The trial and test methods which have been used to evaluate the intumescence action are described below. Fire tests and evaluations:
A circular strand of 5 mm φ is produced from the silicone compositions and, after any hardening, is placed on a wire mesh channel. The test sample projects 1 cm beyond the wire mesh channel (mesh diaMeter about 2 mm). The non-luminous flame of a natural gas Bunsen burner is then brought under the sample so that the blue cone of the flame is about 3 mm below the point where the boundary between the wire mesh and unsupported part of the sample is located. After flaming for 60 seconds, the flame is extinguished and the afterburning is observed:
______________________________________Evaluation Rating Intumescence______________________________________no afterburning 1 1 more than 300% by volumeafterburning 2 2 200-300% by volumefor up to 3 secondsafterburning 3 3 100-200 by volumefor up to 10 secondsafterburning 4 4 0-100% by volumefor more than 10 seconds______________________________________
After 30 seconds, the burner flame is ignited again and the sample is flamed for a further 180 seconds.
The intumescence and afterburning are in each case evaluated and rated after the first and second ignition. The increase in cross-section above the centre of the flame is used to evaluate the intumescence.
Joint testing is carried out in a small burning chamber which is operated in accordance with DIN 4102 and is heated according to the standard temperature curve (ETK), on a joint, filled with the silicone material, between two foamed concrete components. The joint is 1.5 cm wide and 3 cm deep. The time which elapses until either the joint has permitted burning gas to pass out of the burning chamber or has a temperature of more than 150° C. on the side facing away from the fire is determined. The time determined is called the failure time.
The present invention may be illustrated in more detail with the aid of the following test examples (% data are % by weight):
A commercially available polysiloxane molding composition (1-C system) according to German Patent Specification No. 1,258,087, Example 3, which crosslinks with atmospheric moisture and contains no additives according to the invention.
A polysiloxane composition according to Example 1, but with additionally 50% by weight (based on the molding composition) of ethylenediamine phosphate (particle size less than 0.1 mm in diameter)
According to Example 1, with 35% of ethylenediamine phosphate and 15% of nitrosated Ceylon graphite (N content about 1.5%).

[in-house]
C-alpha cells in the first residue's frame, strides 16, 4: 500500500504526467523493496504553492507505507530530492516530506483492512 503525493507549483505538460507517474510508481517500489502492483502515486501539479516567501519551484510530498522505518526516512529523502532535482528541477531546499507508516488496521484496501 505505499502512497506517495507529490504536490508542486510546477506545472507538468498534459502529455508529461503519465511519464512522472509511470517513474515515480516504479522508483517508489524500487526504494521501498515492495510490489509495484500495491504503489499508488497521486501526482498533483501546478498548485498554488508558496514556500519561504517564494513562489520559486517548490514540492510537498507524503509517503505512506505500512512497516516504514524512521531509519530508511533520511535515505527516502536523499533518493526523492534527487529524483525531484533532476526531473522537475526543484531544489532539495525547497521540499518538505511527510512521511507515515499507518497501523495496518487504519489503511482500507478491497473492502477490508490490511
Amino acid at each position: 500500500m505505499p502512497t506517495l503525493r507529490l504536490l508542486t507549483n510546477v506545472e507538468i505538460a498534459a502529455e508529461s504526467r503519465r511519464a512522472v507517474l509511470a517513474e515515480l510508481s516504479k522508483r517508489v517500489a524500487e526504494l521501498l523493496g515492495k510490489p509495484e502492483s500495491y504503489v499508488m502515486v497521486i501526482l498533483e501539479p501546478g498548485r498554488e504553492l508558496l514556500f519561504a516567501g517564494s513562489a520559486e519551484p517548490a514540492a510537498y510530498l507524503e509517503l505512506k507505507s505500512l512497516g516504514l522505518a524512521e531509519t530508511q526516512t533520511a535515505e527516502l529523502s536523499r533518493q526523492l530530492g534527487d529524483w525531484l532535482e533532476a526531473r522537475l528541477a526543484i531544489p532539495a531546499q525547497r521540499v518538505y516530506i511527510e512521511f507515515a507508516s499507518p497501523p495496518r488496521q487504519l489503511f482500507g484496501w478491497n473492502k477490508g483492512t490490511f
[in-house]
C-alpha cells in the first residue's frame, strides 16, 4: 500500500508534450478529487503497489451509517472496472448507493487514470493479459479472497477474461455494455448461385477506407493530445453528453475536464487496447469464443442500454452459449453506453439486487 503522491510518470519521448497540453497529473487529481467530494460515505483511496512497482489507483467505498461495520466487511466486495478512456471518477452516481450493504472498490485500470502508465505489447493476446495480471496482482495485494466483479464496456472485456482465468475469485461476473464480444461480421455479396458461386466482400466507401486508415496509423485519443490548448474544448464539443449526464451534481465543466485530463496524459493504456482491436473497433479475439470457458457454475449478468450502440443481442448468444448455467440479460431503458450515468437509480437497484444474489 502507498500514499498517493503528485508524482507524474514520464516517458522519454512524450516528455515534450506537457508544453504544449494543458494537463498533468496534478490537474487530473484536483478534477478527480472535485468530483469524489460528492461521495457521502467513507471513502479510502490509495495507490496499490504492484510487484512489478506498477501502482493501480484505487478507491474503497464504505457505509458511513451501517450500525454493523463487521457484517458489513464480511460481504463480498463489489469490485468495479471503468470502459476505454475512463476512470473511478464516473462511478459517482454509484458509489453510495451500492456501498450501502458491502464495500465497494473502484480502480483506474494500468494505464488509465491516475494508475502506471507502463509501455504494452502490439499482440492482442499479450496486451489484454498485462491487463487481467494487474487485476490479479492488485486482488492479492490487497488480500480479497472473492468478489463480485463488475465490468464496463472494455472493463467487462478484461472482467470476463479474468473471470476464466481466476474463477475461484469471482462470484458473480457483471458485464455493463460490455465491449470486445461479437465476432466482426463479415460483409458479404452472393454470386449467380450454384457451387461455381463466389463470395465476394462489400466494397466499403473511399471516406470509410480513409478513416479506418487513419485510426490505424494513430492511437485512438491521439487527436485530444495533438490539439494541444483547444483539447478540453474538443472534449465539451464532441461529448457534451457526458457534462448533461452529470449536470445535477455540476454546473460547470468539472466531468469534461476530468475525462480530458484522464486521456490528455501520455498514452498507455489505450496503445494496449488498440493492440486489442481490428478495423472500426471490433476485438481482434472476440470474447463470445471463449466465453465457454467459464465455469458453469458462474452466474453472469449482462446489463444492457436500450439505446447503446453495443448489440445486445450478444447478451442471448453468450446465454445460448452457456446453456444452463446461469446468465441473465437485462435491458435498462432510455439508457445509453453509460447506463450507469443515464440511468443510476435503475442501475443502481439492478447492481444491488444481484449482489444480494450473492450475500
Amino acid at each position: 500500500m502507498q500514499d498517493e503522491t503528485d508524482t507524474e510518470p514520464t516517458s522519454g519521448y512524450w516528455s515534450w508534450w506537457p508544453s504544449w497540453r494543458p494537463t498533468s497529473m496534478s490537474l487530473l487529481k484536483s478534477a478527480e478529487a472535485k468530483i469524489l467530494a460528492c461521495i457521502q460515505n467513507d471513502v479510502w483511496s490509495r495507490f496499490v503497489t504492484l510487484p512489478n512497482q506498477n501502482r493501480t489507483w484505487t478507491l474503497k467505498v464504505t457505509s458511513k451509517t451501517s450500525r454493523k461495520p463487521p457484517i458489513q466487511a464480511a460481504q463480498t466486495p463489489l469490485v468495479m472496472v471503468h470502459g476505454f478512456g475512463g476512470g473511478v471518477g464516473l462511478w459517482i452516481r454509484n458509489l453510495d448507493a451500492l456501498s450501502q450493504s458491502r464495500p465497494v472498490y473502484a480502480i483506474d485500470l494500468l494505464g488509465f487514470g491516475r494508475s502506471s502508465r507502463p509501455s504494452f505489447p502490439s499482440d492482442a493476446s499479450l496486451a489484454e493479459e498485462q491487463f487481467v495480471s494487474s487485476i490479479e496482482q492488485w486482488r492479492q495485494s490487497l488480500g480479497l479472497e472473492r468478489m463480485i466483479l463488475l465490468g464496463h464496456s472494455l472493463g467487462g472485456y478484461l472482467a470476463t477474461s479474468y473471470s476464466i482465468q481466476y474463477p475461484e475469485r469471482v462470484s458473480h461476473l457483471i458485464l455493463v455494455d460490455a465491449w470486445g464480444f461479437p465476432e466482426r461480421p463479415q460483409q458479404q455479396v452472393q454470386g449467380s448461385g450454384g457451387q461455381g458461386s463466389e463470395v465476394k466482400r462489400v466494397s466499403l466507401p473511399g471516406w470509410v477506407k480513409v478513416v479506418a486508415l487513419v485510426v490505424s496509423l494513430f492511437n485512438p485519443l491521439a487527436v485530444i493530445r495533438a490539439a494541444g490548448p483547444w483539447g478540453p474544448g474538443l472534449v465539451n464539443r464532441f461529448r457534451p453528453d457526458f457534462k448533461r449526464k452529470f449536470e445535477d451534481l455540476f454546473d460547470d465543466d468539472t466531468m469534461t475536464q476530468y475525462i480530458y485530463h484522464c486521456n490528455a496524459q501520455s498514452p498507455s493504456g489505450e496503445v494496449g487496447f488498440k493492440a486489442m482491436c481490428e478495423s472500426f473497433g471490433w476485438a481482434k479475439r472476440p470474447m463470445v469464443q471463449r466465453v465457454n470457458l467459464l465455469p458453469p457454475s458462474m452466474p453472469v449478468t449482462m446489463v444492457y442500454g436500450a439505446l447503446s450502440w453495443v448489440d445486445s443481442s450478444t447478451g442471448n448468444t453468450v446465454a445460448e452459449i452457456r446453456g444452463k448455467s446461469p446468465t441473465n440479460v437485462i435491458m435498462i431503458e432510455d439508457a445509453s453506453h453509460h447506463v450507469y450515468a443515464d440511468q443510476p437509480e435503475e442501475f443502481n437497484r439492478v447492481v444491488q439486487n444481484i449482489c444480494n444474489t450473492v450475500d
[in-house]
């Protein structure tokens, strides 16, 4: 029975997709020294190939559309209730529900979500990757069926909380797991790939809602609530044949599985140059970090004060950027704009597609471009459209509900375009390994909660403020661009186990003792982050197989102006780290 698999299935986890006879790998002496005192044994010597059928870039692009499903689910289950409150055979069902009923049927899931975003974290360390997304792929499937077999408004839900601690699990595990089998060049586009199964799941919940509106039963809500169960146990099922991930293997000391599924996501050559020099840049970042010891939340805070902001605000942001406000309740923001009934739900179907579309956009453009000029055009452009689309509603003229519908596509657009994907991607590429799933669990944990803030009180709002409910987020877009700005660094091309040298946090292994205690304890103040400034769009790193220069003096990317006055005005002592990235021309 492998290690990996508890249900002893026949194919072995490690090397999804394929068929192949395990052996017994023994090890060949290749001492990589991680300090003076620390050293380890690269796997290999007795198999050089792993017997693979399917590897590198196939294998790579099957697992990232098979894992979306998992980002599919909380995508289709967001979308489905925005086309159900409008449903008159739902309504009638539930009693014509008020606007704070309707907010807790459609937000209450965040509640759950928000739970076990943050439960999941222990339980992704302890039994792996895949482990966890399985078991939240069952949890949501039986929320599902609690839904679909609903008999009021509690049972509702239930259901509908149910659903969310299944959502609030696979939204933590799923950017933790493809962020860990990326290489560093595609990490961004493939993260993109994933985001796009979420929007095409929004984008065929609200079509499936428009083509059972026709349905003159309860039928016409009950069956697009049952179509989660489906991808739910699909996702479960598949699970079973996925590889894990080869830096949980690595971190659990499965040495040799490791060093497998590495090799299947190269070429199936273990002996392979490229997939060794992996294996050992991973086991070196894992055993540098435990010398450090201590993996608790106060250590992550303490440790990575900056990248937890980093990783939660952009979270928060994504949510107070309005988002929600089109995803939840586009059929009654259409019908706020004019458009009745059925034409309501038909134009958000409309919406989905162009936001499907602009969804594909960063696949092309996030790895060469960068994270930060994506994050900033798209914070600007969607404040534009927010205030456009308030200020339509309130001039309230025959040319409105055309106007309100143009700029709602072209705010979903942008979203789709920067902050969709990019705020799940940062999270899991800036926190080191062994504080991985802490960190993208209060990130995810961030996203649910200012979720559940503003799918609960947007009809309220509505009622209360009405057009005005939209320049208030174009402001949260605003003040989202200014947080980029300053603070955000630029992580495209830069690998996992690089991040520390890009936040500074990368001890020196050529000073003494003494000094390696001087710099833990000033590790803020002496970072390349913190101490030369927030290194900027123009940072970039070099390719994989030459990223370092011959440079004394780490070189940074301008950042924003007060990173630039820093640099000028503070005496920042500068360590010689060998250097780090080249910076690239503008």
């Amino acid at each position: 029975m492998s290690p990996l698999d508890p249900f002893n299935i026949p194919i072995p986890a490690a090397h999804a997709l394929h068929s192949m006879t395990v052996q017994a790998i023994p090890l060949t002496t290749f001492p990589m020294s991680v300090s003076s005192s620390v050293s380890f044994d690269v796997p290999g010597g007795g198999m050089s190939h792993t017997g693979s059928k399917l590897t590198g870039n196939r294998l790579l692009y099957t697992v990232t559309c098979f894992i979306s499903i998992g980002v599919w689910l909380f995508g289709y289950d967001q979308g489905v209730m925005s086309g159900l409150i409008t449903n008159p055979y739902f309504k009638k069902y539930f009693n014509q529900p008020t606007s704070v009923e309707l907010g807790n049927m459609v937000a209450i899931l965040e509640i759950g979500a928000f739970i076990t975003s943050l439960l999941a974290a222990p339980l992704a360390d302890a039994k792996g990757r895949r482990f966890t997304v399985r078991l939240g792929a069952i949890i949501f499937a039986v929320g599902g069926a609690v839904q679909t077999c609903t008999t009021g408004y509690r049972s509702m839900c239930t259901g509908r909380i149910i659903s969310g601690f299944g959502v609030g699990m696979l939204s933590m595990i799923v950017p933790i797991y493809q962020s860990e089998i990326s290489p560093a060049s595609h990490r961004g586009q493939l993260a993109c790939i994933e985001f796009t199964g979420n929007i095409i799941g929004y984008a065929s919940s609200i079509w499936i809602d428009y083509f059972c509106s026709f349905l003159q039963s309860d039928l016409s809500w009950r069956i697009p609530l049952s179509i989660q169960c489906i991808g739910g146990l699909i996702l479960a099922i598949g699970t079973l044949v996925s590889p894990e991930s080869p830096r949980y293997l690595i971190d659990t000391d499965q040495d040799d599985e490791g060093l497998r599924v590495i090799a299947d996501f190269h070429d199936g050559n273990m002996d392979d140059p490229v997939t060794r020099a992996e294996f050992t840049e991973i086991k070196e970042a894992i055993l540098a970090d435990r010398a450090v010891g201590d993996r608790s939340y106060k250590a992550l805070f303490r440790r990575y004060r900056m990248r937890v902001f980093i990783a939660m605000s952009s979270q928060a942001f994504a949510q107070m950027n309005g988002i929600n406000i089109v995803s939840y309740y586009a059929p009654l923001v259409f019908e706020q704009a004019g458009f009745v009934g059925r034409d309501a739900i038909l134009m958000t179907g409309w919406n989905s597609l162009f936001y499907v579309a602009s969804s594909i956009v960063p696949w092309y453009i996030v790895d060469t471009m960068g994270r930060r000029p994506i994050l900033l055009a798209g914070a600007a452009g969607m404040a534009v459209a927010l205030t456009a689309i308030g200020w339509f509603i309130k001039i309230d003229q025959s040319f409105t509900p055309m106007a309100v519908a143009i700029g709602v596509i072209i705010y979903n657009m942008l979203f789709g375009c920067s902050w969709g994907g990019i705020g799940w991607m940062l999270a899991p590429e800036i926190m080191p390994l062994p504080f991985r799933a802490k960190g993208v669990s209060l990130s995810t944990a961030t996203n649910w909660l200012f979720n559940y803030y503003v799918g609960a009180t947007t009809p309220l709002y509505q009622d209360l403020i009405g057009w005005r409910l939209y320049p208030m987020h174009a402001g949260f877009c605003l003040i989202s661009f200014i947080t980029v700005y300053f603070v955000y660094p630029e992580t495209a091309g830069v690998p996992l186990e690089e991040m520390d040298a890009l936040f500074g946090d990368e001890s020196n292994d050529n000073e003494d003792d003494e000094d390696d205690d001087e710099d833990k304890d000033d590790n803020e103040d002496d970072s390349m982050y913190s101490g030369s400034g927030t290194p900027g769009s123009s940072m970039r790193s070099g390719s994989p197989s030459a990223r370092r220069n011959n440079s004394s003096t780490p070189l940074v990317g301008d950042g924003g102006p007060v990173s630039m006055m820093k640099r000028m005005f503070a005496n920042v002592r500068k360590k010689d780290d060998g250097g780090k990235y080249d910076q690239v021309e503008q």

According to Example 3, with additionally 10% (in each case based on the polysiloxane composition) of dimethyl methylphosphonate.
Paste consisting of high molecular weight polydimethylsiloxane (penetrometer value (according to Klein) 150) with 12% of pyrogenic silicic acid. Addition of 30% of ethylenediamine phosphate and 20% of the graphite compound according to Example 3.
Polysiloxane composition according to Example 1, but with 7.5% of graphite according to Example 3 and 22.5% of melamine phosphate.
As Example 6, but ammonium polyphosphate instead of melamine phosphate.
As Example 6, but ethylenediamine phosphate instead of melamine phosphate.
Commercially available foaming system (2-component, "Fire Stop" from Dow Corning, USA) is mixed and, after mixing, 15% of graphite from Example 3 and 10% of ethylenediamine phosphate are added and the mixture is stirred. This mixture is poured into a polyethylene tube with an internal φ of 5 mm, being foamed to a circular strand with a bulk density of about 0.5 g/cm3. Freely foamed mixtures achieved bulk densities of less than 0.3 g/cm3.
As 9, but without the addition of phosphate.
As 3, but without the addition of phosphate.
A commercially available polysiloxane moulding composition (1-C system) according to German Patent Specification No. 1,258,087, Example 3, with additives as described in Example 4.
__________________________________________________________________________ Failure timeExample1st afterburning 1st intumescence 2nd afterburning 2nd intumescence (minutes)__________________________________________________________________________1 4 4 4 4 2111 2 2 2 1 402 2 3-4 2 3 483 1 2 1 1-2 824 1 1-2 1 1-2 695 2 3 1-2 1 586 3 3 3 2 547 2 3 3 2-3 598 2 3 2 2 739 1 2-3 1 2 12810 1 3 1-2 2 10012 1 1 1-2 1-2 74__________________________________________________________________________
|Cited Patent||Filing date||Publication date||Applicant||Title|
|US3317455 *||Jan 21, 1963||May 2, 1967||Mcdonnell Aircraft Corp||Thermal insulation and ablation material|
|US3380941 *||Jul 27, 1964||Apr 30, 1968||North American Rockwell||Ablative thermal insulation composition of a silicone, epoxy resin, cork and curing agent|
|US3429838 *||Feb 11, 1966||Feb 25, 1969||Us Air Force||Elastomeric foamable ablation composition|
|US3553002 *||Jul 31, 1967||Jan 5, 1971||Nasa||Thermal protection ablation spray system|